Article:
I am very big into family, and I have a big family as well. 5 brothers and sisters (I'm the 5th of 6). 13 nieces and nephews (it's about to be 14 because yet another one is due in October!). 5 great-nephews & 5 great-nieces (which is about to be 11 because, yes, there a baby girl due in October "Brooklyn Grace"). And no, with that many family members, I do not keep up with birthdays very well. Not well at ALL! Even with a master list on my fridge.
I'm also married. My husband and I got married here in San Antonio at the historic Sheraton Gunter Hotel downtown. And we are the proud parents of a 10 year old Alaskan Husky named Moo and three 1 year old kittens, Wicket, Willow, and Winter.
Like all Texas moms, I made my kid pose in the bluebonnets.
Got stress? Most of us do. And you’re probably already aware of the usual suspects, like money, kids, work, rocky relationships and your health. But maybe you haven’t considered the lesser-known stressors in your life. Without us even knowing it, there are plenty of unexpected causes of day-to-day worry and anxiety.
You go to visit the doctor to feel better, right? But many women may find that certain doctors’ interpersonal skills and lack of “bedside manner” can leave them feeling agitated and anxious. In fact, many women may leave the doctor’s office feeling more stressed out than when they arrived. If this sounds familiar, it’s time to find a new physician.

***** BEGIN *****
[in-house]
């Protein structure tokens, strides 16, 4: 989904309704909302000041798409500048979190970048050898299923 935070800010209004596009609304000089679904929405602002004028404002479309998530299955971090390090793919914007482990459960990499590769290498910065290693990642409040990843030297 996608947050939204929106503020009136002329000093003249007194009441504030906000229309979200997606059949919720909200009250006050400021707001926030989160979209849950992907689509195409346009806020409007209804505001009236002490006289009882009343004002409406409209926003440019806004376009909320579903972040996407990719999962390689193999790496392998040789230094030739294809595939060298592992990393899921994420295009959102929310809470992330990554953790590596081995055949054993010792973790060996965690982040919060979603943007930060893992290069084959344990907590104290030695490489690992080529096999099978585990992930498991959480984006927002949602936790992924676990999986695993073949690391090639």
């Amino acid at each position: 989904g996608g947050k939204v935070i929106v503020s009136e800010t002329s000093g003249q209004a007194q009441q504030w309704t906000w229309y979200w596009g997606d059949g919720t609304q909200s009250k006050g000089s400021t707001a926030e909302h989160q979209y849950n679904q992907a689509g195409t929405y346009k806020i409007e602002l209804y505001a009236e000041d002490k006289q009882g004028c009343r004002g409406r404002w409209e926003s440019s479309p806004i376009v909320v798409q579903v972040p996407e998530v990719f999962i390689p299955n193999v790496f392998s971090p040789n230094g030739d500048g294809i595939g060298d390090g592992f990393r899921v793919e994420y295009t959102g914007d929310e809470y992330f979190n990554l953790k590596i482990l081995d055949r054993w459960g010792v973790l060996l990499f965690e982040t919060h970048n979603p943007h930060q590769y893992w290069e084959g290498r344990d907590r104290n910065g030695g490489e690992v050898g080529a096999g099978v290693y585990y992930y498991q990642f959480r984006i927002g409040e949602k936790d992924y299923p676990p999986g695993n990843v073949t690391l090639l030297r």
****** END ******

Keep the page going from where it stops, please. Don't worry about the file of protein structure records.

It’s supposed to be the most restful, calming room in your house. Is that true of yours? If there’s unfolded laundry piled high on your bed and clutter on your bedside table, it may not only be interfering with your sleep—it could also be increasing your stress levels. Past studies have found a correlation between messy homes and unhappiness, mild depression and elevated anxiety. With a busy life, things can pile up before you know it. It's hard to clean up a huge mess, so take it one step at a time. And if you're feeling overwhelmed, you can even bring in a professional organizer.
Your Alarm Clock
Research has indicated that alarm clocks illuminated with blue light may interfere with circadian rhythms, possibly interrupting your sleep, which can sap you of energy and leave you underprepared to deal with daily stress. Alarm clocks with a loud, shrill pitch may also produce a jarring effect that can jolt the body with stress upon waking.
If you take your work laptop home on the weekends, maybe you should reconsider—or at least designate one day during which you don’t think about work or feel tempted to turn on your computer. Here’s why: Studies have indicated that when people are in front of a computer they often exhibit stress responses, such as increased breathing rates and tense arms and shoulders. Information overload is stressful and affects you physically. Limit your screen time, don't check your e-mail so often and take frequent breaks.”
Get more causes of stress and how to fight them here.